Whether its in retail, hotels or restaurants, consumers have the opportunity to do a lot more for themselves.
In its press release announcing its new Virtual Presenter, 3M says to "[i]magine a world in which you don't need to speak to a car salesperson to get a trade-in quote, or a restaurant hostess to find out the wait time, or a hotel concierge to find the hottest city attraction."
The company best known for Scotch Tape and Post-it notes keeps itself involved with a wide variety of technologies and innovations, and has incorporated its Vikuiti Rear Projection Film into what it says is its "first fully integrated, interactive Virtual Presenter," which it debuted at this year's South by Southwest Interactive show.
SXSW attendees interacted with three of the lifelike digital avatars through nearby touchscreen interfaces to get conference panel recommendations, learn more about 3M through a game-like interface and share information about their Virtual Presenter experience with friends on Facebook and Twitter, the company said, adding that the "addition of a programmable touch panel to the 3M Virtual Presenter now unlocks the possibility for countless interactive applications."
Bill Hibbard, the business development manager for 3M Digital Merchandising, said in a recent interview that the company has been working on the Virtual Presenter for less than a year and is looking at using it as a merchandising sales tool for targeted brands and targeted retail applications.
The company's first targeted retail application is automotive dealerships, he said, and is seeing it deployed to replace or complement a salesperson stationed in the service department, providing a low-pressure, non-confrontational opportunity for customers to learn about trade-in programs or other promotions.
"So in this application it is acting as a merchandising sales tool, and that's what we're trying to do at 3M in terms of focusing our digital solutions toward true merchandising applications that have a measurable ROI," Hibbard said.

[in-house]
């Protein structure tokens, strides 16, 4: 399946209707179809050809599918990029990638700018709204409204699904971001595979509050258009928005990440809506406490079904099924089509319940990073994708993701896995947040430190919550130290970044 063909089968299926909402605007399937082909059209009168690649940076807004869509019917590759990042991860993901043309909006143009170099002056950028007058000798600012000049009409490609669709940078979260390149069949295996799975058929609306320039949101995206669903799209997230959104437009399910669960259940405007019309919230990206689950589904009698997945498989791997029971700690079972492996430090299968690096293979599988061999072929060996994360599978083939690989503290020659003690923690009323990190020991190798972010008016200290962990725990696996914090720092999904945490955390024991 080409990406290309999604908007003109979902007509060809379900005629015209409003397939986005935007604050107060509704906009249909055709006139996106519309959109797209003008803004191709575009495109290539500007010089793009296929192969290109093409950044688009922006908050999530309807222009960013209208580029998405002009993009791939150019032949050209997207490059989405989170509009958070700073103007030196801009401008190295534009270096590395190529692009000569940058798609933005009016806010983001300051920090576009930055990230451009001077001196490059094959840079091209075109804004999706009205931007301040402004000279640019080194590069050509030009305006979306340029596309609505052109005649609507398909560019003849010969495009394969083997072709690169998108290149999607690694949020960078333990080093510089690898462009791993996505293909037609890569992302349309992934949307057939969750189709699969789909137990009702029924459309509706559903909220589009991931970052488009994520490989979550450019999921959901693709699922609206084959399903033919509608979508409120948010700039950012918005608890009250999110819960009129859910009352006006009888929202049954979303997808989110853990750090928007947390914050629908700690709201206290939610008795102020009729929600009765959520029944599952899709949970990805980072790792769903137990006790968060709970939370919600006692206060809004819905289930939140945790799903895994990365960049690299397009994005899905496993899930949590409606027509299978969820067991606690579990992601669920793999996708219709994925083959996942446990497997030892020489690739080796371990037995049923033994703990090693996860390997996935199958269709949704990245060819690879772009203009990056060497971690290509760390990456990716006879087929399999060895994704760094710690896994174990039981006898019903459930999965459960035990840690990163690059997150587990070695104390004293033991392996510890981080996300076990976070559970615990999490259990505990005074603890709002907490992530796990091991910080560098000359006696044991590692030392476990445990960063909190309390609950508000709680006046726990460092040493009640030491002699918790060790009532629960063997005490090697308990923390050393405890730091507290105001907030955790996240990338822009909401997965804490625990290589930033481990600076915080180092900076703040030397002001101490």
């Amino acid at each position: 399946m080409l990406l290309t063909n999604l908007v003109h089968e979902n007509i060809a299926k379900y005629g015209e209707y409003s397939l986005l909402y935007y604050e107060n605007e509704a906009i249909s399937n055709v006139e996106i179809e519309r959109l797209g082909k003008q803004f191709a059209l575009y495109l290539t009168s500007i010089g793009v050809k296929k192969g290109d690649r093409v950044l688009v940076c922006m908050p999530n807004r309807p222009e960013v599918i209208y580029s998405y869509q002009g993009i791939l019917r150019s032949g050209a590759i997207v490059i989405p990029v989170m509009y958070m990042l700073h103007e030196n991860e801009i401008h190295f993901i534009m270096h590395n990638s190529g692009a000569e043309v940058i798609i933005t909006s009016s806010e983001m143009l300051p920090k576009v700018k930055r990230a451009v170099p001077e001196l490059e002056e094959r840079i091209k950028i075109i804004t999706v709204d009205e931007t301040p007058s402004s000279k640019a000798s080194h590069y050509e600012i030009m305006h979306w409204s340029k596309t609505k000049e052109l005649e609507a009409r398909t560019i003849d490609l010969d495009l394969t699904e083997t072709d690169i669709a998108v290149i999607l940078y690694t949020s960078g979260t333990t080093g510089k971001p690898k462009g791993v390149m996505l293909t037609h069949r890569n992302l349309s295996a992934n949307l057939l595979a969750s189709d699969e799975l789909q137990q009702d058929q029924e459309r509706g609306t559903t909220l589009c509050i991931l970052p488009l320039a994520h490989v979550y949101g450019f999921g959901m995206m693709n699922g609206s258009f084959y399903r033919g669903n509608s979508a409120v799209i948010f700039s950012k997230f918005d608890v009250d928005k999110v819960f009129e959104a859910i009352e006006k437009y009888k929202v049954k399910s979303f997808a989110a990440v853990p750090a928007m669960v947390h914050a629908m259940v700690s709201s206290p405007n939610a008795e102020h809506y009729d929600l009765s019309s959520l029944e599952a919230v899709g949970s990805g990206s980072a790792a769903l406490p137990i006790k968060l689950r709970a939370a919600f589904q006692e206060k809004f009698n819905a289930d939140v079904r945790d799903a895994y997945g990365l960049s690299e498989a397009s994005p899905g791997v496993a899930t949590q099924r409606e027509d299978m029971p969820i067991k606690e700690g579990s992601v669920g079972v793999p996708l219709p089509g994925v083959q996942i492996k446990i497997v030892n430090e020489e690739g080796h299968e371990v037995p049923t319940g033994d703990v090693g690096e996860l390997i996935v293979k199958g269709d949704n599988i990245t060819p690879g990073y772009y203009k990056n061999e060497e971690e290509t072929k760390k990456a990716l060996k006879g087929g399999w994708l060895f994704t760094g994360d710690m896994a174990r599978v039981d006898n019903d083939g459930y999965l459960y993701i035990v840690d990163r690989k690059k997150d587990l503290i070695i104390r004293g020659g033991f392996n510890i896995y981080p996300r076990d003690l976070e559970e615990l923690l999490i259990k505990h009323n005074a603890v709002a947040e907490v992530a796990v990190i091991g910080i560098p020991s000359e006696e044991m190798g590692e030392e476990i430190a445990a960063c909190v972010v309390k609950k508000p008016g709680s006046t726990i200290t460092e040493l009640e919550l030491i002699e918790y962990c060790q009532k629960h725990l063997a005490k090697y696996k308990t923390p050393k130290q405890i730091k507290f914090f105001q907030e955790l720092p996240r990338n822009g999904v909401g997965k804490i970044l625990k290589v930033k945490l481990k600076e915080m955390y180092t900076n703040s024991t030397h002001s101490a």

Another example of a good use-case for the Virtual Presenter would be for applications in experiential marketing for key brands, he said.
"We're working with key brands to look at how you can create a fun experience in a public venue," Hibbard said. "So whether that's a concert or a sporting event, it can be used to engage consumers and walk them through a fun example of what their brand can do."
The unit also can promote products and specials when it's not being interacted with directly, and it obviously has "a ton" of potential wayfinding applications, he said. And the interactions can provide real-time measurable analytics and customer data for brands.
According to its announcement, 3M will be launching the Virtual Presenter in April in auto dealerships, "providing dealers with an innovative, less intrusive way to generate sales leads." And the company already is market testing the solution in dealerships in New York and Florida.
There have been previous stabs at similar virtual avatars, notably the Tensator Virtual Assistant seen at Duane Reade pharmacies in New York City and at London Luton and Birmingham airports in the U.K. Hibbard, though, said in the press release that the 3M Virtual Presenter "represents the next generation" in this kind of interactive digital communication, and its interactivity and analytics capabilities set it apart.
"While virtual presenters have been seen at trade shows, airports and drugstores during the past few years, 3M's new integrated, interactive virtual presenter provides the opportunity to capture data, generate leads, customize content and drive social engagement."
Watch a video of the virtual presenter below:
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